Indicators or markers designed for attachment to aerial wires or fence wires are known in the art, but are typically cumbersome and costly. To comply with state regulations, and in view of the increase in recreational activities such as snowmobiling and trail riding and even small personal aircraft, the need for inexpensive wire markers that provide ease of use and resistance to seasonal climate variations is demonstrated.

Prior art indicators and markers have included thick blocks of insulating materials with a wire-holding groove provided for attachment directly to the wire fence, as is disclosed in U.S. Pat. No. 4,265,195 to Higgins. The insulated block provides a means for attaching a hanging streamer to serve as the warning indicator. This type of block device is costly to manufacture and install and has the additional disadvantage of adding a weight load to a wire.

Hanging tabs or streamers are also known in the art, such as U.S. Pat. No. 4,742,796 to Halsey. The Halsey device includes a brightly colored cloth-like streamer hanging from a tab with a slit opening from the outer edge of the tab to provide a mounting location to the wire fence. Unfortunately, such devices are not durable, deteriorate over long term use, and do not stay in a fixed position on the wire. Also, U.S. Pat. No. 3,785,337 to Flowerday discloses a wire marker that has an integral strap on the base indicator, but the strap does not prevent lateral movement along the wire.

Thus, while various types of warning indicators and markers are known, none have demonstrated the improvements and abilities of the current design. The improvements needed, which are encompassed in the current design, include lower cost to manufacture, ease of installation, flexible application, and durability.

SUMMARY OF THE INVENTION

The present invention relates generally to visual indicators or markers and, more particularly, to indicators or markers that can be removably attached to a wire, such as an aerial wire or fence wire.

In one embodiment, the wire marker has a base; a deformable arm integral with the base; the arm having a first and second distal tip and a first side and second side; the first tip having a first catch and the second tip having a second catch, both on the first side and in bilateral symmetry; and a third catch on the second side oriented between the first and second catch and offset along a longitudinal axis between the first and second catch.

Other features of the present invention can include the offset as distal or proximal to the base on the longitudinal axis between the first and second catch, and the offset can be configured to accommodate a diameter of a fence wire. The marker base can be substantially triangular in shape. The marker can be made of injection molded plastic and colored to make it visible relative to its surroundings, such as international orange.

Optional features of the present invention may also include apertures to allow passage of a fastener; for example, to allow the marker to be nailed to a tree.

In use, the marker's deformable arm allows for a wire to be interwoven between the first distal arm, the base, and the second distal arm. The catches prevent the marker from being displaced from the wire while also prevent lateral movement along the wire.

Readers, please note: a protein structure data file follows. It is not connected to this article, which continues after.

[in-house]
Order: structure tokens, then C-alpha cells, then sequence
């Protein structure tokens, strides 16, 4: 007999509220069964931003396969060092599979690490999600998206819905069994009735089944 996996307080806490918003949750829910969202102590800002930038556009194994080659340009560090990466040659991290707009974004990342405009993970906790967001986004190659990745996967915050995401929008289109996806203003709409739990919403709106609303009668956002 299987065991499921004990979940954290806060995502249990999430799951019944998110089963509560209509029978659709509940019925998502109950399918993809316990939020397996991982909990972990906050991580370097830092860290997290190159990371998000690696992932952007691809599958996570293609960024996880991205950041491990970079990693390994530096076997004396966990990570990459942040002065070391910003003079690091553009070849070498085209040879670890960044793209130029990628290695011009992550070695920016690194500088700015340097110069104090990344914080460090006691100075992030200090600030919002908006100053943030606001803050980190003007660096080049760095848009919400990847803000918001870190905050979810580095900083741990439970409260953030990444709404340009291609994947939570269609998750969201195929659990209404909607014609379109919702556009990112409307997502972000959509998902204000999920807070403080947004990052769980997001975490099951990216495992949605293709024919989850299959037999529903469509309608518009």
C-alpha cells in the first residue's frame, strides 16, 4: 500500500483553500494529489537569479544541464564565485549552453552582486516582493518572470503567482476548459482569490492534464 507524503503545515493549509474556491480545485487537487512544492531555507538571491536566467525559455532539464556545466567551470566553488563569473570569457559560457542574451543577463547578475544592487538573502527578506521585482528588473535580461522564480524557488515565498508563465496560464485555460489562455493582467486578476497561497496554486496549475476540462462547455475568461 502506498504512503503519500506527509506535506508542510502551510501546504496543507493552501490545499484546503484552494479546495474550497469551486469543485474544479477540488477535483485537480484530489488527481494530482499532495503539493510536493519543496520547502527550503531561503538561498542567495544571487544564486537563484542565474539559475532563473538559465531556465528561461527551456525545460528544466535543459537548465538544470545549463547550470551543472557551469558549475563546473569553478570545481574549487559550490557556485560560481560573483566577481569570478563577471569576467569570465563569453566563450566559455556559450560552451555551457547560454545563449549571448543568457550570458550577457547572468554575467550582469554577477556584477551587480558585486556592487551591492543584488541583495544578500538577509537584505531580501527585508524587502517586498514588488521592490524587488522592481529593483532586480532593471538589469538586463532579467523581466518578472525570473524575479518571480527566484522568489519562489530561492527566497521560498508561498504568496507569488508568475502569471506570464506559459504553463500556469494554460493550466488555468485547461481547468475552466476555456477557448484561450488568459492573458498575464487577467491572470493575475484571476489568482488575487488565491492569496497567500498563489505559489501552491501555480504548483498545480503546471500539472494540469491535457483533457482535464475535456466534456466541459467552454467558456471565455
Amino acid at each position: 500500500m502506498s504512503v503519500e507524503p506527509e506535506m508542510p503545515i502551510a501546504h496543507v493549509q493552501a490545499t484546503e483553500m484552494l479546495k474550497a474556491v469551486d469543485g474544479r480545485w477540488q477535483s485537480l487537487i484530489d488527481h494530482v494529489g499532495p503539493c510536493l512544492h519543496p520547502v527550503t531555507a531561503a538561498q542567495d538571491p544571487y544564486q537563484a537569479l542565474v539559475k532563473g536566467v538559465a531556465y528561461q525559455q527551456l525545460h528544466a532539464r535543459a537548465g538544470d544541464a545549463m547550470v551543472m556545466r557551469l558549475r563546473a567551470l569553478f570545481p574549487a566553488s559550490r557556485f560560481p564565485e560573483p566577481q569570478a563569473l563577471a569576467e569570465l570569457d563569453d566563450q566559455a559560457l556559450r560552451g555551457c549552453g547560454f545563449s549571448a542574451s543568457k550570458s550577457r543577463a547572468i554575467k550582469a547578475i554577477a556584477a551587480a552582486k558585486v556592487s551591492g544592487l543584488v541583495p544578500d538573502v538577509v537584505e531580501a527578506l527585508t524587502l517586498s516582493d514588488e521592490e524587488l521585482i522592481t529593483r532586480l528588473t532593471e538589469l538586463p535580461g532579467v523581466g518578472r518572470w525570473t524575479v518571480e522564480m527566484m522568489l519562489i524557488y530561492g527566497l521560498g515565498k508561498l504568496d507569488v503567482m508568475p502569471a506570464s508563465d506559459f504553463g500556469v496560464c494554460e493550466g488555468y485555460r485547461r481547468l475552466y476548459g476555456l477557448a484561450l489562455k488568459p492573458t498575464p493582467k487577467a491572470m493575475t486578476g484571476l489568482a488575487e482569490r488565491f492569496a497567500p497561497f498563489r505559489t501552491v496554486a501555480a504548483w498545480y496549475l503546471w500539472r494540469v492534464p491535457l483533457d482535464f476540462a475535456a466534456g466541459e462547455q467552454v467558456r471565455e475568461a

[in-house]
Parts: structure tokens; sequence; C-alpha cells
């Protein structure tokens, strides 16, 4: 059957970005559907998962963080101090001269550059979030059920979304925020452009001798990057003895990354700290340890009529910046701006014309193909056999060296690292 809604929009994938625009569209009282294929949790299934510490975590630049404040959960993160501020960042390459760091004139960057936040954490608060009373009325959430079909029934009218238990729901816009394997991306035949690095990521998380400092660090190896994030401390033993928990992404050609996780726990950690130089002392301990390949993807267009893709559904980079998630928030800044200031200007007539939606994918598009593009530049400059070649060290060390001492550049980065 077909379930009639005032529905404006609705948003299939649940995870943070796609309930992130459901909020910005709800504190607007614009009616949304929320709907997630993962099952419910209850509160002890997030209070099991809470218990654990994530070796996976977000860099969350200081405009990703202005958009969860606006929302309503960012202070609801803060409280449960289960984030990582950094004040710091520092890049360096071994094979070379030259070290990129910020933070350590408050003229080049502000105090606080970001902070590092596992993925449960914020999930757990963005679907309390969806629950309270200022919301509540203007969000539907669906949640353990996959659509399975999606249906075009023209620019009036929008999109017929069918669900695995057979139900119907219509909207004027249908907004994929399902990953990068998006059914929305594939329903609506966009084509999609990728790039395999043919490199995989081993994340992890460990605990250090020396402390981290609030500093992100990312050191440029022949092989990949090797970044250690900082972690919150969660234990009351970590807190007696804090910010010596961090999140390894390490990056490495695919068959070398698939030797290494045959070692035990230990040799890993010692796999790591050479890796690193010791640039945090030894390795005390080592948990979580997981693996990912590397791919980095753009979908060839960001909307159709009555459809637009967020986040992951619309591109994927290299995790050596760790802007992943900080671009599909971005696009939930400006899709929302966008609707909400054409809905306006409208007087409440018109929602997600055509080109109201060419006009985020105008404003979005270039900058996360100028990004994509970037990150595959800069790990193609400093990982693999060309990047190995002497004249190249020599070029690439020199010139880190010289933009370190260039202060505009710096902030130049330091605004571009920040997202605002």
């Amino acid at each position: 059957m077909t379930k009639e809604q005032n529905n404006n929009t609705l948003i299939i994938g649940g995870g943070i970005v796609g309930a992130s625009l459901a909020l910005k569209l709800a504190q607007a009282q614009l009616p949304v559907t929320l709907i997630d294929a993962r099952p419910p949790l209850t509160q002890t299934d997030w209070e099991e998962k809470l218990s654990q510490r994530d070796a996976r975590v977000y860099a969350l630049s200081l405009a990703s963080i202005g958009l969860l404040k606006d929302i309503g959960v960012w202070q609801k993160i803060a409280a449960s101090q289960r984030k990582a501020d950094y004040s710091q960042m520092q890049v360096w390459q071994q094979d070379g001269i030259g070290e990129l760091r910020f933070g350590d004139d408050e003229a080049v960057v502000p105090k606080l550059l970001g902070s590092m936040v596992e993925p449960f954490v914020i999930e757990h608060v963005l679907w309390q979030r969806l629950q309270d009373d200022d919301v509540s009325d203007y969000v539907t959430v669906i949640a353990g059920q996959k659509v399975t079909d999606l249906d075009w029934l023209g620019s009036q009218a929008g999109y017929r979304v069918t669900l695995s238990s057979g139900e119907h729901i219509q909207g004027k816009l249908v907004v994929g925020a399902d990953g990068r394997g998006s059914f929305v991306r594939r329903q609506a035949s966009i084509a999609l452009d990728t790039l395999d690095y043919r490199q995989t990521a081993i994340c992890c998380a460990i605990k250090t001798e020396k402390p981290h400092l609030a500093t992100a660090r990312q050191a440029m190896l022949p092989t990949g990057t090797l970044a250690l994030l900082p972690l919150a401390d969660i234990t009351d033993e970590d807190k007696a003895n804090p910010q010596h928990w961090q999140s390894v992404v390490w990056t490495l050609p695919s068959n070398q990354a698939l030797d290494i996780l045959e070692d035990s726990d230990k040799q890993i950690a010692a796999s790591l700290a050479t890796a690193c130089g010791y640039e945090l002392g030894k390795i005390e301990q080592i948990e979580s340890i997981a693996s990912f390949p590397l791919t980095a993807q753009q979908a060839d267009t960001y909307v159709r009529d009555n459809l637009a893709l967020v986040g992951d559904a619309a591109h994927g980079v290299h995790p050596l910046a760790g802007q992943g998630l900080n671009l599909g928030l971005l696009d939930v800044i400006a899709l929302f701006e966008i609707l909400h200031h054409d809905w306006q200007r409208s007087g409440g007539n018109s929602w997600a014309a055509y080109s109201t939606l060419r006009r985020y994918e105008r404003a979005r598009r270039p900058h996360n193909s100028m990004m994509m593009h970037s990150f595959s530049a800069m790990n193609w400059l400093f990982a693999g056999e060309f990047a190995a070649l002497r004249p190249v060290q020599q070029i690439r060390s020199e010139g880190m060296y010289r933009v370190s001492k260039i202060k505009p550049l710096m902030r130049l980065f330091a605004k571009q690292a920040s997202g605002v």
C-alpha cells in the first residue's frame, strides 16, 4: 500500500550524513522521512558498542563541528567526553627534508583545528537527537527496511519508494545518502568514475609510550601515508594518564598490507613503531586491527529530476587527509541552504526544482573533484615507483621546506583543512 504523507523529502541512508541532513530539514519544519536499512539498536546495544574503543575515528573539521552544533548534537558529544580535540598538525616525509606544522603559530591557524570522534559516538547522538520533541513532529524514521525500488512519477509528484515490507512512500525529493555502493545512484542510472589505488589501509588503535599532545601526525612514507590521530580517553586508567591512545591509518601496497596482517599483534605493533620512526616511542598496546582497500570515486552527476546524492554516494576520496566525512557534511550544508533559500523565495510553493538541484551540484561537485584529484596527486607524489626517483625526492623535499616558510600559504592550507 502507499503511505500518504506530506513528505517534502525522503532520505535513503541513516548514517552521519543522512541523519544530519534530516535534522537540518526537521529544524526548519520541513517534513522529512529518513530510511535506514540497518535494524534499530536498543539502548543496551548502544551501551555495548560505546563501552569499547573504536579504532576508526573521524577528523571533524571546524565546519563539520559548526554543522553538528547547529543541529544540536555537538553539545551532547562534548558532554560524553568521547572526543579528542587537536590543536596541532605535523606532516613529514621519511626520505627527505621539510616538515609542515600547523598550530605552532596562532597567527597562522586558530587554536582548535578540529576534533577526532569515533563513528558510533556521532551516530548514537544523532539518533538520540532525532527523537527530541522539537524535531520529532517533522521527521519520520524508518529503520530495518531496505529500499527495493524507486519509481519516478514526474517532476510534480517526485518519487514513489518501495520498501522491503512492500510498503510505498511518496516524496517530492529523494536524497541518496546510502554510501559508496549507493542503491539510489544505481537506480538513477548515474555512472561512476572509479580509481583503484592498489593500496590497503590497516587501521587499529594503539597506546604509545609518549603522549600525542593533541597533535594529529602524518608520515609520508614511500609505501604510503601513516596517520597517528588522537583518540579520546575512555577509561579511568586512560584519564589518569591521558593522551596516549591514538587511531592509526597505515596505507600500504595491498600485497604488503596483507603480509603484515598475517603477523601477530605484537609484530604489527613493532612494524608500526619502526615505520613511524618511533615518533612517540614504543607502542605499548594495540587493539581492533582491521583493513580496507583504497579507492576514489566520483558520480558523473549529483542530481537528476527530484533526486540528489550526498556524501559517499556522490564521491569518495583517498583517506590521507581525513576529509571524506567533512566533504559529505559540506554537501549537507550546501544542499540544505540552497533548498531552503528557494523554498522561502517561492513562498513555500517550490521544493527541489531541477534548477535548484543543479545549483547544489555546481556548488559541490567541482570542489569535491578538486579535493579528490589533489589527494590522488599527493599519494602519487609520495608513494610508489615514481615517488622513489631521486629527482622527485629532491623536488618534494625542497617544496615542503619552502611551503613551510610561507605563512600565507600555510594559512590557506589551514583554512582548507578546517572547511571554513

Other features of the present invention will become more apparent to persons having ordinary skill in the art to which the present invention pertains from the following description and claims.

BRIEF DESCRIPTION OF THE FIGURES

The foregoing features, as well as other features, will become apparent with reference to the description and figures below, in which like numerals represent like elements, and in which:

FIG. 1 is a perspective view of a first side of a first embodiment of the present invention wire marker;

FIG. 1A is a perspective view of a first side of the first embodiment of the present invention wire marker, with the catch 30 being proximal to the base;

FIG. 2 is a perspective view of a second side of a first embodiment of the present invention wire marker;

FIG. 3 is a perspective view of the first side of a first embodiment of the present invention wire marker in use; and

FIG. 4 is a perspective view of a first side of a second embodiment of the present invention wire marker.

DETAILED DESCRIPTION OF THE INVENTION

The present invention relates generally to visual indicators or markers and, more particularly, to indicators or markers that can be removably attached to a wire, such as an aerial wire or fence wire. The present invention provides a visible wire marking device having multiple applications and affording ease of installation, durability to withstand weather and climate conditions over long term use, and the ability to stay in a fixed position on the fence. This system is relatively inexpensive to manufacture as compared with prior art marking devices of similar utility. The marking device can be made of plastic or other semi-rigid materials, injection molded into various geometric shapes so as to allow for the creation of a one piece unit with integrated attachment means. Various colors may also be used to make the marker easily visible in relation to its surroundings, such as orange.